Date
September 22, 2021
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Recycled materials prove useful in a series of collaborations highlighting the next-generation design talents in Thailand.

For over 19 years now, the Talent Thai and Designers’ Room event has provided opportunities for talented designers in Thailand. Launched in 2002, the annual initiative showcases collaborative projects across various categories including furniture, home decorative items and jewelry with the potential to highlight these projects on a global stage through international media.

Hosted by the Thailand Office of Innovation and Value Creation, Department of International Trade Promotion and Ministry of Commerce, Talent Thai and Designers’ Room Project act to introduce and elevate a new generation of lifestyle product designers at the international level.

The event aims at providing opportunities for these talented designers’ works as well as paving the way for Thailand’s lifestyle product innovation and design segments from furniture, home decorative items, jewelry to gifts,” explains the organisers of the initiative, which since its inception has promoted and helped launch the career of over 601 designers.

 “By adding value to the products through exceptional design and unique concepts, the works, along with the image of the country as the hub of creativity are promoted globally.”

This year, 20 designers from the Talent Thai showcase were selected to show their new collection at Maison & Objet Paris 2021, exhibiting a vast array of different projects from furniture to accessories. The designers also worked and collaborated with professional Thai lifestyle brands such as DEESAWAT, PASAYA and SCG. Here we’ve picked six projects part of the Talent Thai Project.

Recycled materials really took center stage at this year’s event – © Kitt.Ta.Khon and SCG

Vantzer X Deesawat

Creative studio Vantzer has collaborated with outdoor furniture company Deesawat to create a ten-legged stool characterised by its contrasting materials. The seat and legs are made from charred teak in contrast with an iridescent titanium ring, which works to reinforce the design whilst evoking the look and feel of intense heat.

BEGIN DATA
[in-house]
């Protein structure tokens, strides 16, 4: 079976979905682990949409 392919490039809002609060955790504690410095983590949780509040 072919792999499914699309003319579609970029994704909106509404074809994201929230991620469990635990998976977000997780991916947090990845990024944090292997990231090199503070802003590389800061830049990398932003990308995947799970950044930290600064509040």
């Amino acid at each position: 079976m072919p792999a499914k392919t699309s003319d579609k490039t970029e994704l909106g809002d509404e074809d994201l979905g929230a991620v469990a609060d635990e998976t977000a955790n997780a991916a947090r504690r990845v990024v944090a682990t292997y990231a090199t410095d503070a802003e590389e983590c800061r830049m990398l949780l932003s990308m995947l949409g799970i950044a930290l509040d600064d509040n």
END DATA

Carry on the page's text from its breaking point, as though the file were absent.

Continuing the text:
The design scene in Thailand is quickly developing its trademark, check out Thai Spirit returns to Maison&Objet with design for a post-pandemic world.

Talent Thai - Vantzer X Deesawat stool

Patipat X Pasaya

Inspired by circular design processes, design studio Patipat has worked alongside home fashion brand Pasaya to repurpose textile waste. Together, they have created a series of stencils, which can be used to cut out shapes inspired by flora or fauna and use them for various design ideas including lampshades, bag designs and wallcoverings

Kitt.Ta.Khon X SCG

Working closely with the Siam Cement Group Public Company Limited in Thailand, Kitt.Ta.Khon has found a way to repurpose the thousands of old cement bags that are thrown away every year. After cutting them into strips, the design studio has used them to decorate a rattan bench by applying the material via a heat process.

“As a result, the plastic shrinks and creates a strong grip on the rattan creating a pattern with SCG’s signature texts and graphics while also mimicking natural wood bark surface,the studio explains. “We hope that this project will give an alternative way of using the material, which can perhaps be developed into a new packaging solution for SCG in the future.”

Aibelle X Deesawat

Sustainable fashion brand Aibelle has worked with Deesaway to create a series of brightly striped bag straps and handbags made from upcycled yarn sources from knitting factories. Called Passion in Palette, the collection employs hand-knotting techniques to produce oversized decorative elements that function as a quasi-chair or lounge space.

Be sure to check out some other events that showcase the design scene in Thailand, don’t miss Design in Thailand: DEmark Awards spotlights “Regenerative Design” in the country.

Deesawat X Isan cubism

Deesawat has created a children’s toy chair in collaboration with local studio Isan Cubism. Together they have crafted wood in the image of animals closely linked to Thai culture and in particular Isan people, an ethno-regional group native to Northeastern Thailand. 

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